I don’t know if there have been any scientific studies on this subject or not, but I’m convinced that some people are just better remember-ers than others. And I’m not talking about things like names or dates, or where I put my car keys. I’m talking about specific, detailed memories of events that happened a long time ago. I, for example, can remember only very general details of my past – what my third grade classroom looked like, or what I wore to my senior prom, but I can’t actually remember anything about third grade, and I couldn’t tell you the first thing about what happened at my senior prom (although, admittedly, that might have less to do with my memory and more to do with my intoxication level on that particular evening). My brother, on the other hand, can recall exact conversations from when he was twelve, and could probably tell you the entire curriculum of his third grade school year.
This used to make me kind of sad, and for a while, I even wondered if maybe something horrible had happened to me and my brain had blocked out entire chunks of my life as a self-defense mechanism. But then I got in touch with some old friends, and we, of course, began to talk about old times, and I found that, when prompted, I actually did remember quite a bit. I realized that I might not have the capacity for spontaneous recall, but the hard drive in my head hadn’t been totally erased; it just needed to be coaxed into cooperating.
Now, around this time of the year, I always become nostalgic; blame it on Auld Lang Syne, but come December 20th or so, I turn into an old-memory junkie. I’ve got a bad habit of breaking out my senior yearbook at two o’clock in the morning and bawling uncontrollably over how quickly the time has gone from then to now. I spend hours Googling people I haven’t thought of in years, and I troll iTunes for the ‘80s songs that made up the soundtrack of my youth. It’s amazing how just a few bars of Foreigner Four's Urgent can transport me to my friend Stacy’s living room, or how Let’s Get Physical carries me straight to Karen Saltzman’s basement. Listening, I close my eyes, and the memories flood through my veins, as if I’d just done a shot of heroin.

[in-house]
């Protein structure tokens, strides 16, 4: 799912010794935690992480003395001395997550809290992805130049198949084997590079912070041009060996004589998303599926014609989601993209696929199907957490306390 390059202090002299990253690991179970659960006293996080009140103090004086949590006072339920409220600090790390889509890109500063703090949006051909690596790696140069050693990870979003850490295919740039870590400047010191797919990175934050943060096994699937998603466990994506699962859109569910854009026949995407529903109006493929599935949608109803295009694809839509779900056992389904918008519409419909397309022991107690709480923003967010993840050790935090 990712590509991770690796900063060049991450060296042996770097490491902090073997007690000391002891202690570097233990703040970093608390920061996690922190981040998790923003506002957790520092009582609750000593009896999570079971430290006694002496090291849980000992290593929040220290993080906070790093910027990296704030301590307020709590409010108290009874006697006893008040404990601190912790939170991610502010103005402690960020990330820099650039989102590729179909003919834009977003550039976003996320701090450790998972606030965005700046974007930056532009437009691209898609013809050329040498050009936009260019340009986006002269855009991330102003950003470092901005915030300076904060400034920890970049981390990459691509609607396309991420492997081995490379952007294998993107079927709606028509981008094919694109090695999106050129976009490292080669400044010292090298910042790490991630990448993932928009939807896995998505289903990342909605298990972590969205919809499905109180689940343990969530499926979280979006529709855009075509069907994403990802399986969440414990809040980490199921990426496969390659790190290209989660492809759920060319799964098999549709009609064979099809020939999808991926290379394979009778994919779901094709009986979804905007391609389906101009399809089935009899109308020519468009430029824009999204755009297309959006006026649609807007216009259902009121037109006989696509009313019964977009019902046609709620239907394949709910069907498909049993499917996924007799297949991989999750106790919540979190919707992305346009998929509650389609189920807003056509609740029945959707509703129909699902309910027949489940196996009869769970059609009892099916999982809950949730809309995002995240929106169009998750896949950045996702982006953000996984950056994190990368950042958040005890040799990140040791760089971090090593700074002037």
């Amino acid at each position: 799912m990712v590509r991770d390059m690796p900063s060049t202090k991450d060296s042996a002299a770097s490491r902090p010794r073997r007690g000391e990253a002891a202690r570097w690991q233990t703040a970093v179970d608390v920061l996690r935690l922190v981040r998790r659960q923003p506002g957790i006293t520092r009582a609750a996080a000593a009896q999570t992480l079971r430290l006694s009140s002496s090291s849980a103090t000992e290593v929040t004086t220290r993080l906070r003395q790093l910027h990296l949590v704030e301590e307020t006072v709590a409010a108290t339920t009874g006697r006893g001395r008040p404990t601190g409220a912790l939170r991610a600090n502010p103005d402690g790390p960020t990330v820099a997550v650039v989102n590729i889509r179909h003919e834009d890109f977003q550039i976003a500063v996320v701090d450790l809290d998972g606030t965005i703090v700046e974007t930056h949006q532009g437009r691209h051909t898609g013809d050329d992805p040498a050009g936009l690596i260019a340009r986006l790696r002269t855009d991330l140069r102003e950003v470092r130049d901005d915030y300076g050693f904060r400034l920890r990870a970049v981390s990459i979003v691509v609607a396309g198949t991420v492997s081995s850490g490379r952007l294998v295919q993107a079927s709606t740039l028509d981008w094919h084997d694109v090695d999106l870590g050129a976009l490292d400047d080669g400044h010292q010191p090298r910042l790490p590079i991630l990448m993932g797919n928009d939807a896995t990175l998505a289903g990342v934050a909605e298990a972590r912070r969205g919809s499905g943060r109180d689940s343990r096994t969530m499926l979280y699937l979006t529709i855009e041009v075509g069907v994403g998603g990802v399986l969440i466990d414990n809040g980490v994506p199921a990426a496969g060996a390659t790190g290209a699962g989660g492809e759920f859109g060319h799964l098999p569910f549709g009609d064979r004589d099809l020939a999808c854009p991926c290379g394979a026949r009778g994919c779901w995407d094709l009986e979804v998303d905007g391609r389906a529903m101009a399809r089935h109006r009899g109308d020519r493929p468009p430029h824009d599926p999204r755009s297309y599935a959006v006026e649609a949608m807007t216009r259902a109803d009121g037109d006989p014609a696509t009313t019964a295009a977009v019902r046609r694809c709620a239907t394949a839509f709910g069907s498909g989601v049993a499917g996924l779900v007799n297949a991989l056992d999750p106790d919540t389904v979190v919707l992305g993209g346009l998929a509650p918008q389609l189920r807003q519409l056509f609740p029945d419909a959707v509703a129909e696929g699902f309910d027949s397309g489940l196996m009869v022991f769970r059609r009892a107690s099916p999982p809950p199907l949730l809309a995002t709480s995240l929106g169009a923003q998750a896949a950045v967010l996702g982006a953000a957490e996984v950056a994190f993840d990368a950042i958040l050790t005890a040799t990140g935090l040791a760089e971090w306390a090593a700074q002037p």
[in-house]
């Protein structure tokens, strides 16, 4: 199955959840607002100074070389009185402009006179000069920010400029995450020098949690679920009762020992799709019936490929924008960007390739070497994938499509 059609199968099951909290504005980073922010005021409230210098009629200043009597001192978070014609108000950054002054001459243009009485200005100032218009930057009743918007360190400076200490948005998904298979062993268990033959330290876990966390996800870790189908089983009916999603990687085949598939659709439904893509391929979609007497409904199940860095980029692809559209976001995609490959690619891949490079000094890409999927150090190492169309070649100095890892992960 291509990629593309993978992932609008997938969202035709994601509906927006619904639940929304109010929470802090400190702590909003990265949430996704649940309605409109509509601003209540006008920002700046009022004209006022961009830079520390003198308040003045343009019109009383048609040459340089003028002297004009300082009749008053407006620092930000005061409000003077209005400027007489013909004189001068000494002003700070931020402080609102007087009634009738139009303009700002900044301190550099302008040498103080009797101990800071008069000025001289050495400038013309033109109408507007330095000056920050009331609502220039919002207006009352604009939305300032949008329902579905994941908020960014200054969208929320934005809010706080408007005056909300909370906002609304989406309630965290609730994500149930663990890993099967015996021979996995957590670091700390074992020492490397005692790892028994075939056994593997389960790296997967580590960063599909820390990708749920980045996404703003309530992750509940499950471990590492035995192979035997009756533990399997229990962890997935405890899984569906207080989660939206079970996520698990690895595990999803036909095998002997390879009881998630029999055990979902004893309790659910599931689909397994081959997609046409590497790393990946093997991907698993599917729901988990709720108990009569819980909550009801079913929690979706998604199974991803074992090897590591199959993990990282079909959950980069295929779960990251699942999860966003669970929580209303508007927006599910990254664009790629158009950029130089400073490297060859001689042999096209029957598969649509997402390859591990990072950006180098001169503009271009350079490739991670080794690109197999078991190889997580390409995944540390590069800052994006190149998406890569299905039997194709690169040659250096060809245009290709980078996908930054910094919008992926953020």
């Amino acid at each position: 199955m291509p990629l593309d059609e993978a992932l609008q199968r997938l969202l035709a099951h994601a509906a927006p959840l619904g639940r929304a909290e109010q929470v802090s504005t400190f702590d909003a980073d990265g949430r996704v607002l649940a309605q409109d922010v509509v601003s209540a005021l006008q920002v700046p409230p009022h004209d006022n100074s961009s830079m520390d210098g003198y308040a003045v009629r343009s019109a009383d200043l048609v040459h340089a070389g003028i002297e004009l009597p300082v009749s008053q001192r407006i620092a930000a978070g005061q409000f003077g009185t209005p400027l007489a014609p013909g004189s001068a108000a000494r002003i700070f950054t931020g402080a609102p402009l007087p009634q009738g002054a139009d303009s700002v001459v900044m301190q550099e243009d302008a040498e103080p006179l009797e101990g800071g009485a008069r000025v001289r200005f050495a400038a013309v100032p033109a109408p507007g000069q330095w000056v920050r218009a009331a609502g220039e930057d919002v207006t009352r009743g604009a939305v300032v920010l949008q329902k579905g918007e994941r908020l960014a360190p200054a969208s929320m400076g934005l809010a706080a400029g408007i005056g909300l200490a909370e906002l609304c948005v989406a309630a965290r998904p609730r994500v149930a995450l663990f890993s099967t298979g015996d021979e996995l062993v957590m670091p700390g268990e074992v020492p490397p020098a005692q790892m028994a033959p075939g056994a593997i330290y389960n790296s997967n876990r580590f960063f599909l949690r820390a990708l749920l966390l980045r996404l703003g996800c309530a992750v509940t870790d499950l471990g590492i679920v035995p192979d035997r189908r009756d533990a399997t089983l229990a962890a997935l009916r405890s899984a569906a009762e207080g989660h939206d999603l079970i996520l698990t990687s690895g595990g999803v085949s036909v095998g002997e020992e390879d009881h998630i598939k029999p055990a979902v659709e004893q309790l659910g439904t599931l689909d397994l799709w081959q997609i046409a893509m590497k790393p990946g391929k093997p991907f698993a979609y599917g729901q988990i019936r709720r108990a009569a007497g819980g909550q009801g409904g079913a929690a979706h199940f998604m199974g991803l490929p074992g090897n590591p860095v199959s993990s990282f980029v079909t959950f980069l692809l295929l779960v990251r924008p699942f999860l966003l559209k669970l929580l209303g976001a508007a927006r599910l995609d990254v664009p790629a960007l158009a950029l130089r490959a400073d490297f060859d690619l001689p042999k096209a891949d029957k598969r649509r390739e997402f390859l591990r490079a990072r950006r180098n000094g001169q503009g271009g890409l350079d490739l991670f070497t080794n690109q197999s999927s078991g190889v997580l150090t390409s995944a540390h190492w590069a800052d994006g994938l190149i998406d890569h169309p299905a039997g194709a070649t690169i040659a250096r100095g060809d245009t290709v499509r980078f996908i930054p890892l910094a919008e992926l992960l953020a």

This year, however, I’ve discovered something even more powerful than graduation photos and old songs to fuel my New Year’s nostalgia binge; I’ve been re-reading some of my favorite childhood books. I spent about six hours and fifty bucks on Amazon one night, and four days later I received a box of filled with some of my most cherished former companions. Bridge To Terabithia, The Westing Game, Are You There God, It’s Me Margaret, The Pigman, The Girl With the Silver Eyes, Forever… – these were books that I read over and over and over again when I was a kid.
True to my nature, I didn’t remember what most of them were about, exactly, until I picked them up and started reading. But when I did, the words were immediately familiar, the characters like old friends who hadn’t changed a bit. And as I read, I found myself back on the beach in Atlantic City , at overnight camp during rest period, or in my bedroom, under the covers at midnight with a flashlight in my hand. But the best part was that, in rediscovering these books, I also rediscovered prior versions of myself. There’s the ten year-old, who identified so strongly with Margaret, or the thirteen year-old who didn’t quite understand why Katherine and Michael were so excited about a pill. I remember the eight year-old who insisted that